Kilchurn Castle


Buses and trains from Glasgow to Oban pass through Dalmally, a village right in the middle of Argyll on the shores of Loch Awe. Either mode will reward the passer-by with an excellent view over Loch Awe towards a castle that sits on its edge. Kilchurn Castle is gorgeous and this being Scotland, its grey stone walls appear on countless books and tourist brochures. Unlike most other achingly photogenic castles in Scotland, Kilchurn Castle not only isn’t signposted but is absolutely free to get into, along a path from a small car park. I had never been and it was only when passing by one day recently that I finally managed to get there.

It was the start of July and the weather was changing by the minute, the sun appearing then hiding behind the clouds. A jacket was a good bet. We parked in a glorified layby and only realised we were on the right road when we saw a small sign on the ground in Historic Scotland style with an arrow below the words ‘TO THE CASTLE’. Just beyond the gate was a red railway bridge that I recognised as on the West Highland Line to Oban. Around us were fields of grass and hills beyond. Along the shoreline on both sides were tents housing anglers and other campers braving the Scottish summer in all its glory. We soon came to the castle and despite being in the middle of Argyll, there were a good few folk about, tempted by its location possibly, maybe some others familiar and here on purpose. One was a family with a wee boy, not long on his feet by the look of him but merrily toddling around nevertheless.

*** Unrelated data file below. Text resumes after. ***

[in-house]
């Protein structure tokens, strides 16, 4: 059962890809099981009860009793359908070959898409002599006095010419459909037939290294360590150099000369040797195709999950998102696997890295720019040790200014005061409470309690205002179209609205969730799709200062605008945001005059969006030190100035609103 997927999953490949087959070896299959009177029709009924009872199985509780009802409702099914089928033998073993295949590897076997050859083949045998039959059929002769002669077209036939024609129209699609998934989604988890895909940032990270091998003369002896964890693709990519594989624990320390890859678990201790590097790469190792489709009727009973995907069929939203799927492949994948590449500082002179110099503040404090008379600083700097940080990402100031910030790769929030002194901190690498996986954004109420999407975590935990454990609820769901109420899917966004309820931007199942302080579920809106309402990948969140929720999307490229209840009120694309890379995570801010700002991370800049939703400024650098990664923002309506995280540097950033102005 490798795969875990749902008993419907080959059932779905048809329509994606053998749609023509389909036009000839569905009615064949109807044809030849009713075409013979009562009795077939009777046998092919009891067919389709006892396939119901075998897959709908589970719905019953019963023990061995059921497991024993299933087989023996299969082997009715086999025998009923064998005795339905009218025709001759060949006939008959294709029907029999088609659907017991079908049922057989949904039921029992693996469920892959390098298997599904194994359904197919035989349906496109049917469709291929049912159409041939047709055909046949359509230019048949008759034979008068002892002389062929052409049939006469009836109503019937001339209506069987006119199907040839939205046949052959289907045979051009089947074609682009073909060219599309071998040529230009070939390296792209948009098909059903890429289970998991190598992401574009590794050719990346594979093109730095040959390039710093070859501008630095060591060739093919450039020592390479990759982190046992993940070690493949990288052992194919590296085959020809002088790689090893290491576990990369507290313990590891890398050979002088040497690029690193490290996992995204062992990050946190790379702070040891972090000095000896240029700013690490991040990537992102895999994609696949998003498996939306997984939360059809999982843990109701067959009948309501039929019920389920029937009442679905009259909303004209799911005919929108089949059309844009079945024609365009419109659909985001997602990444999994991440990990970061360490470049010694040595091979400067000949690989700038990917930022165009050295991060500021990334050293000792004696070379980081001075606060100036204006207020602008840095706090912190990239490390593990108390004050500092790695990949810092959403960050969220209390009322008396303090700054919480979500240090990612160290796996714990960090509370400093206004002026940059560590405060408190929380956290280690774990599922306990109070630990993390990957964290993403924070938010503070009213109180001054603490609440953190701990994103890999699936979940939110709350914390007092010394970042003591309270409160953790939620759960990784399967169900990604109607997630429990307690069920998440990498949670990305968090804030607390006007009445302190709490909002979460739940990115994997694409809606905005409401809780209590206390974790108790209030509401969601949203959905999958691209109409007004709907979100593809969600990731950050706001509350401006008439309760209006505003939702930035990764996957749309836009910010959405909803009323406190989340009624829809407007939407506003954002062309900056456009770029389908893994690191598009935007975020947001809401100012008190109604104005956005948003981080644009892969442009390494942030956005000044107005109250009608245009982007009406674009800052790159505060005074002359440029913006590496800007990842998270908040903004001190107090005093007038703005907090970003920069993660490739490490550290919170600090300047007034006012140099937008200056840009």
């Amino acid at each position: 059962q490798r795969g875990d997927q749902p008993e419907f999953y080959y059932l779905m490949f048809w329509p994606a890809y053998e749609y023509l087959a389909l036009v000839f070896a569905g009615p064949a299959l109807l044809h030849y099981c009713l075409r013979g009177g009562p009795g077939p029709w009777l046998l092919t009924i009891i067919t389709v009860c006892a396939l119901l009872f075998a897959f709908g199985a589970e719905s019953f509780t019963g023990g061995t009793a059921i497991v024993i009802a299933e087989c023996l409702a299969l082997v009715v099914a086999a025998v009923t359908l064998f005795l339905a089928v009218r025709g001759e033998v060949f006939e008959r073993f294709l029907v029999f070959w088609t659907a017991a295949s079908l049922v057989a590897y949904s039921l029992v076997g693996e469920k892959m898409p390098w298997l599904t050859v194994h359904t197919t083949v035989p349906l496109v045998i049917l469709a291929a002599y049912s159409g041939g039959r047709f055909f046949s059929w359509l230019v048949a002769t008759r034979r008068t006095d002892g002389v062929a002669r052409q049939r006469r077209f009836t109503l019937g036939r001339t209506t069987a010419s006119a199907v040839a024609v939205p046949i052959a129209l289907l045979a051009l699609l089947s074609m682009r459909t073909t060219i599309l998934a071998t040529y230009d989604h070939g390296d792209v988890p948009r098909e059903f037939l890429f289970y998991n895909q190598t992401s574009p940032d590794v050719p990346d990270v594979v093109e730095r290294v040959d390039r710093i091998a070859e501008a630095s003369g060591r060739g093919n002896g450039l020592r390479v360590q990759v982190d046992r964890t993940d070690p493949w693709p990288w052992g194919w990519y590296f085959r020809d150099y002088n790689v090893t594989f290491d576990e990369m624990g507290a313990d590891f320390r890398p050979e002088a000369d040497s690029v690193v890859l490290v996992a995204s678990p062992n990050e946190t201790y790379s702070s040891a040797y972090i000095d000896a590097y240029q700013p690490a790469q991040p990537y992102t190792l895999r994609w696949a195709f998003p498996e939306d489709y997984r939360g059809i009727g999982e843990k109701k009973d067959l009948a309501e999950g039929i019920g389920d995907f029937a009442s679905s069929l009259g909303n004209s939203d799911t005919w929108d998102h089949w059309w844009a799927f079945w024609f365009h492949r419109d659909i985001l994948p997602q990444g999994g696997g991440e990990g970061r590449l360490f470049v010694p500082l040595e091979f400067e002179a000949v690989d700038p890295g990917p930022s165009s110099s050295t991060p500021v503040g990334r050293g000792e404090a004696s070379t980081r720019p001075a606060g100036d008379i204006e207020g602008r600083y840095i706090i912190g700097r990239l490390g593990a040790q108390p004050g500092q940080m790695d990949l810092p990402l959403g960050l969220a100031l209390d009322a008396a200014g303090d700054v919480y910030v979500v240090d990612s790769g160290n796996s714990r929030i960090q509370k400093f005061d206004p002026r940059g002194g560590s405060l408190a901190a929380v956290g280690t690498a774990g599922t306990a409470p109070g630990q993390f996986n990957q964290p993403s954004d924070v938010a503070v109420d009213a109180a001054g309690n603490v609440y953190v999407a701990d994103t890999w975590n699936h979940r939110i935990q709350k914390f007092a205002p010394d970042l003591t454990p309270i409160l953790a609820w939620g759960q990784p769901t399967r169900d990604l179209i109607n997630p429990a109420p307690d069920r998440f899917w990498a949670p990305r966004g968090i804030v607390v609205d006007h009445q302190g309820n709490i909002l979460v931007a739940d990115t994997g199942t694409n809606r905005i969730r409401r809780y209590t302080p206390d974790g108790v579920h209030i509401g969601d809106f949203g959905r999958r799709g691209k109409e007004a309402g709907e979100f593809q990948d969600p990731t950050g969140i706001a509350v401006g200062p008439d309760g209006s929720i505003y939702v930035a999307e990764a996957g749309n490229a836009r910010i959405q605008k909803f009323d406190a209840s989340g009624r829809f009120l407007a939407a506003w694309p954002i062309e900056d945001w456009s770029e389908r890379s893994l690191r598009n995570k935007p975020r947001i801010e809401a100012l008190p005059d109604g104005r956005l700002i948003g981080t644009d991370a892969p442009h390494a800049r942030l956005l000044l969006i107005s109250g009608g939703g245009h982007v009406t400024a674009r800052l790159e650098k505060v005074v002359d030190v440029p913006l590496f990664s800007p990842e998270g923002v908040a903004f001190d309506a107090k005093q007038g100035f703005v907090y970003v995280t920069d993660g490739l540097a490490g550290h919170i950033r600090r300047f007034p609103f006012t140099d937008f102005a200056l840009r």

We had been to quite a few Historic Scotland castles and some much less substantial than Kilchurn. We were impressed. It was ruined but we liked that. There was a tower house with a range that would have housed kitchens and apartments on the northern side. It was very easy to walk around and imagine what had once stood there. What made it, though, was the location. Through every window there was an incredible view, up the loch or across to mountains. We wandered for a while then decided to start south. We weren’t the only ones. When we left the castle, we heard a train approaching up the side of Loch Awe, heading for Glasgow. It probably arrived here much the same time as I did but those on board hopefully looked the right way and saw this castle and wondered and planned a visit here, one day finally coming to fruition.

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